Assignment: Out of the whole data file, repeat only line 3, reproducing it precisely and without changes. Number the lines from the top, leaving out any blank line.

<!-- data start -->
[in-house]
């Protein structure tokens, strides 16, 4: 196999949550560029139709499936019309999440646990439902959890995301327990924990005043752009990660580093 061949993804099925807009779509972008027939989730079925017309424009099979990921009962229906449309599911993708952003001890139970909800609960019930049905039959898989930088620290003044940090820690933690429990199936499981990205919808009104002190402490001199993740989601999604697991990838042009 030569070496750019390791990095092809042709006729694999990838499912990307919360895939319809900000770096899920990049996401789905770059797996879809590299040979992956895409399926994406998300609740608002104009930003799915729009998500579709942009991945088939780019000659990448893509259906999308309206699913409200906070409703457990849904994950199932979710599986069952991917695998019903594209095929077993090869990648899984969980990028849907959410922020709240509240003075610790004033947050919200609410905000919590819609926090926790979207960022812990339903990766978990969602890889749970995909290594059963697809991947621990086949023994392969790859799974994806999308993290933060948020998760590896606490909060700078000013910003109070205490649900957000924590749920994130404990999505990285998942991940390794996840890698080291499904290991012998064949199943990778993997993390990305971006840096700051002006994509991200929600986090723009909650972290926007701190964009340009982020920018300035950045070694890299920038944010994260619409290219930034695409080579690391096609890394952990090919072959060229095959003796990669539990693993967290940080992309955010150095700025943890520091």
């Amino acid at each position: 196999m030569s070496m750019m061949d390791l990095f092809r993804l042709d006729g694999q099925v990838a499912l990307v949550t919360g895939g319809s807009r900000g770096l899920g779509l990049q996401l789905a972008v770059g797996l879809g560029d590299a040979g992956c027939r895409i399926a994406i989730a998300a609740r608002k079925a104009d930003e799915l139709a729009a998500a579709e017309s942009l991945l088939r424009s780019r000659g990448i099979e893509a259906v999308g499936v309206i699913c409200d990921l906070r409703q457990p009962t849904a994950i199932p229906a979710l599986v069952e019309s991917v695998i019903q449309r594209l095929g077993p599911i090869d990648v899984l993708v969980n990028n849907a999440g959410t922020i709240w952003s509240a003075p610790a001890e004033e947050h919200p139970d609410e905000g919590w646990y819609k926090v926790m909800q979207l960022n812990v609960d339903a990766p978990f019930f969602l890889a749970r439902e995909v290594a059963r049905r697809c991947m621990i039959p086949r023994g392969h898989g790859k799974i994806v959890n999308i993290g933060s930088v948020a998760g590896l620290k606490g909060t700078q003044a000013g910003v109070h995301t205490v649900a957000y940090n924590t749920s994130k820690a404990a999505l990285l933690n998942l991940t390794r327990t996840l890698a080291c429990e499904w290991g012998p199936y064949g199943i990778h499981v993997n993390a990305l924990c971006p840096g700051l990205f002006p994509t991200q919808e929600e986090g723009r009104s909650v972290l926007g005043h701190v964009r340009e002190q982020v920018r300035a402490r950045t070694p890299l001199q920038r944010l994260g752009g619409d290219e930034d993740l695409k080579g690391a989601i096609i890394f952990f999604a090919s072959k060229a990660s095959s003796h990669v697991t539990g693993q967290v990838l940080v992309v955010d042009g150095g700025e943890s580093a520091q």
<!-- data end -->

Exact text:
């Amino acid at each position: 196999m030569s070496m750019m061949d390791l990095f092809r993804l042709d006729g694999q099925v990838a499912l990307v949550t919360g895939g319809s807009r900000g770096l899920g779509l990049q996401l789905a972008v770059g797996l879809g560029d590299a040979g992956c027939r895409i399926a994406i989730a998300a609740r608002k079925a104009d930003e799915l139709a729009a998500a579709e017309s942009l991945l088939r424009s780019r000659g990448i099979e893509a259906v999308g499936v309206i699913c409200d990921l906070r409703q457990p009962t849904a994950i199932p229906a979710l599986v069952e019309s991917v695998i019903q449309r594209l095929g077993p599911i090869d990648v899984l993708v969980n990028n849907a999440g959410t922020i709240w952003s509240a003075p610790a001890e004033e947050h919200p139970d609410e905000g919590w646990y819609k926090v926790m909800q979207l960022n812990v609960d339903a990766p978990f019930f969602l890889a749970r439902e995909v290594a059963r049905r697809c991947m621990i039959p086949r023994g392969h898989g790859k799974i994806v959890n999308i993290g933060s930088v948020a998760g590896l620290k606490g909060t700078q003044a000013g910003v109070h995301t205490v649900a957000y940090n924590t749920s994130k820690a404990a999505l990285l933690n998942l991940t390794r327990t996840l890698a080291c429990e499904w290991g012998p199936y064949g199943i990778h499981v993997n993390a990305l924990c971006p840096g700051l990205f002006p994509t991200q919808e929600e986090g723009r009104s909650v972290l926007g005043h701190v964009r340009e002190q982020v920018r300035a402490r950045t070694p890299l001199q920038r944010l994260g752009g619409d290219e930034d993740l695409k080579g690391a989601i096609i890394f952990f999604a090919s072959k060229a990660s095959s003796h990669v697991t539990g693993q967290v990838l940080v992309v955010d042009g150095g700025e943890s580093a520091q």